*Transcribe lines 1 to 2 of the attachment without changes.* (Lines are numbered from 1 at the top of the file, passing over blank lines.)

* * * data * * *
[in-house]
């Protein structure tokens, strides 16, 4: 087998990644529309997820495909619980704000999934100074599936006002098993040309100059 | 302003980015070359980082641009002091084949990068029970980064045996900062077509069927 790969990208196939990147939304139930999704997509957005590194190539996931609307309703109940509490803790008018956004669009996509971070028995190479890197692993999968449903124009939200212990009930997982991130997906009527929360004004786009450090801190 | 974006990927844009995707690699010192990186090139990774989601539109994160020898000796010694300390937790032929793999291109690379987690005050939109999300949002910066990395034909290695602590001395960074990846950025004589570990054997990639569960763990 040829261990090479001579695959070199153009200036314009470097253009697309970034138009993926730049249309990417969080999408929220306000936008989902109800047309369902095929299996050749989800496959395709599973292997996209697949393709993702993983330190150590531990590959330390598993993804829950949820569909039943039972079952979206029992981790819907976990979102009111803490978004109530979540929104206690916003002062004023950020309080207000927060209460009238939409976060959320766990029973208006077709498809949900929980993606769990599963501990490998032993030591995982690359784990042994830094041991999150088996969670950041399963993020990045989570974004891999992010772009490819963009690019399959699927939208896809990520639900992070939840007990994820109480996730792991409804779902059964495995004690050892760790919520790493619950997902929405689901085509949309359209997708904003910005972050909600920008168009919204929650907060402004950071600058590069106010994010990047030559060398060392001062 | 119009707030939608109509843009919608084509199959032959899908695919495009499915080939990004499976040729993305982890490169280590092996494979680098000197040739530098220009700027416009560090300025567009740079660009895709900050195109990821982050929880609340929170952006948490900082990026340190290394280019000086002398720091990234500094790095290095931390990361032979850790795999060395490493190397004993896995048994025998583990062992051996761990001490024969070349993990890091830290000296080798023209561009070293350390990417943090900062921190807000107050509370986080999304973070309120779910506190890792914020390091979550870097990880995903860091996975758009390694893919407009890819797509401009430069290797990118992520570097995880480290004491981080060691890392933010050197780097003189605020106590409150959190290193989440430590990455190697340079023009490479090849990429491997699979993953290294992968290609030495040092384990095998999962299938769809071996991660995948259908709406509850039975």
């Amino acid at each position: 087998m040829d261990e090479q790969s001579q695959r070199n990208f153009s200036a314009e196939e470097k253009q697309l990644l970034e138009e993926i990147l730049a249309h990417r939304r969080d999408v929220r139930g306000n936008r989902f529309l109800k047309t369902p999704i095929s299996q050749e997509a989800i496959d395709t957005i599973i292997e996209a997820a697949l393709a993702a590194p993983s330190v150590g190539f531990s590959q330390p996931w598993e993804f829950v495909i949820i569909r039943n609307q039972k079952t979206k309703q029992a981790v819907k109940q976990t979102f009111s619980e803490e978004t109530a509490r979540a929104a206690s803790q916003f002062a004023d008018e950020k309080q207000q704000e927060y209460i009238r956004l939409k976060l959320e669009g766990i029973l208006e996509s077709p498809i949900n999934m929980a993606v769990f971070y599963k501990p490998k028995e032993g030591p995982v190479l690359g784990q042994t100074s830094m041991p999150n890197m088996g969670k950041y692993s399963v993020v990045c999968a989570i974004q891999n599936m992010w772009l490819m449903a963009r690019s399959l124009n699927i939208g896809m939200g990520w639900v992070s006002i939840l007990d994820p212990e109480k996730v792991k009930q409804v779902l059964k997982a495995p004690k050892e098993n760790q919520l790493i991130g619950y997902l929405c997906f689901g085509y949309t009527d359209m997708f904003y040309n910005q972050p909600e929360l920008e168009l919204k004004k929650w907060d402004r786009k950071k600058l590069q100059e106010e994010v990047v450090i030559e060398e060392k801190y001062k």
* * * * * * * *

[in-house]
């Protein structure tokens, strides 16, 4: 087998990644529309997820495909619980704000999934100074599936006002098993040309100059 | 302003980015070359980082641009002091084949990068029970980064045996900062077509069927 790969990208196939990147939304139930999704997509957005590194190539996931609307309703109940509490803790008018956004669009996509971070028995190479890197692993999968449903124009939200212990009930997982991130997906009527929360004004786009450090801190 | 974006990927844009995707690699010192990186090139990774989601539109994160020898000796010694300390937790032929793999291109690379987690005050939109999300949002910066990395034909290695602590001395960074990846950025004589570990054997990639569960763990 040829261990090479001579695959070199153009200036314009470097253009697309970034138009993926730049249309990417969080999408929220306000936008989902109800047309369902095929299996050749989800496959395709599973292997996209697949393709993702993983330190150590531990590959330390598993993804829950949820569909039943039972079952979206029992981790819907976990979102009111803490978004109530979540929104206690916003002062004023950020309080207000927060209460009238939409976060959320766990029973208006077709498809949900929980993606769990599963501990490998032993030591995982690359784990042994830094041991999150088996969670950041399963993020990045989570974004891999992010772009490819963009690019399959699927939208896809990520639900992070939840007990994820109480996730792991409804779902059964495995004690050892760790919520790493619950997902929405689901085509949309359209997708904003910005972050909600920008168009919204929650907060402004950071600058590069106010994010990047030559060398060392001062 | 119009707030939608109509843009919608084509199959032959899908695919495009499915080939990004499976040729993305982890490169280590092996494979680098000197040739530098220009700027416009560090300025567009740079660009895709900050195109990821982050929880609340929170952006948490900082990026340190290394280019000086002398720091990234500094790095290095931390990361032979850790795999060395490493190397004993896995048994025998583990062992051996761990001490024969070349993990890091830290000296080798023209561009070293350390990417943090900062921190807000107050509370986080999304973070309120779910506190890792914020390091979550870097990880995903860091996975758009390694893919407009890819797509401009430069290797990118992520570097995880480290004491981080060691890392933010050197780097003189605020106590409150959190290193989440430590990455190697340079023009490479090849990429491997699979993953290294992968290609030495040092384990095998999962299938769809071996991660995948259908709406509850039975």